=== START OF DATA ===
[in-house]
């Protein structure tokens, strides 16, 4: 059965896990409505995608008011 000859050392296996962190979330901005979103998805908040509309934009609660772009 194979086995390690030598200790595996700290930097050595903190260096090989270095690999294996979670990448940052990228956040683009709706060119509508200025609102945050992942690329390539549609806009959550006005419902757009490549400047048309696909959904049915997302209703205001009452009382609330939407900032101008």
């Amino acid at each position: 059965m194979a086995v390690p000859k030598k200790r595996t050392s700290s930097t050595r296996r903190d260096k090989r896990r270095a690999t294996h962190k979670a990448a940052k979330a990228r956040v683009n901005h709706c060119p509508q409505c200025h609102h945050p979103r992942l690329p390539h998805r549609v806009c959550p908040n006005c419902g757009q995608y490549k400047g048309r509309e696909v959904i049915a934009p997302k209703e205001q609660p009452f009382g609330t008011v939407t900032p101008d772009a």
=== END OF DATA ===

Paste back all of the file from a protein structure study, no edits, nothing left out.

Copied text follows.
[in-house]
């Protein structure tokens, strides 16, 4: 059965896990409505995608008011 000859050392296996962190979330901005979103998805908040509309934009609660772009 194979086995390690030598200790595996700290930097050595903190260096090989270095690999294996979670990448940052990228956040683009709706060119509508200025609102945050992942690329390539549609806009959550006005419902757009490549400047048309696909959904049915997302209703205001009452009382609330939407900032101008």
């Amino acid at each position: 059965m194979a086995v390690p000859k030598k200790r595996t050392s700290s930097t050595r296996r903190d260096k090989r896990r270095a690999t294996h962190k979670a990448a940052k979330a990228r956040v683009n901005h709706c060119p509508q409505c200025h609102h945050p979103r992942l690329p390539h998805r549609v806009c959550p908040n006005c419902g757009q995608y490549k400047g048309r509309e696909v959904i049915a934009p997302k209703e205001q609660p009452f009382g609330t008011v939407t900032p101008d772009a």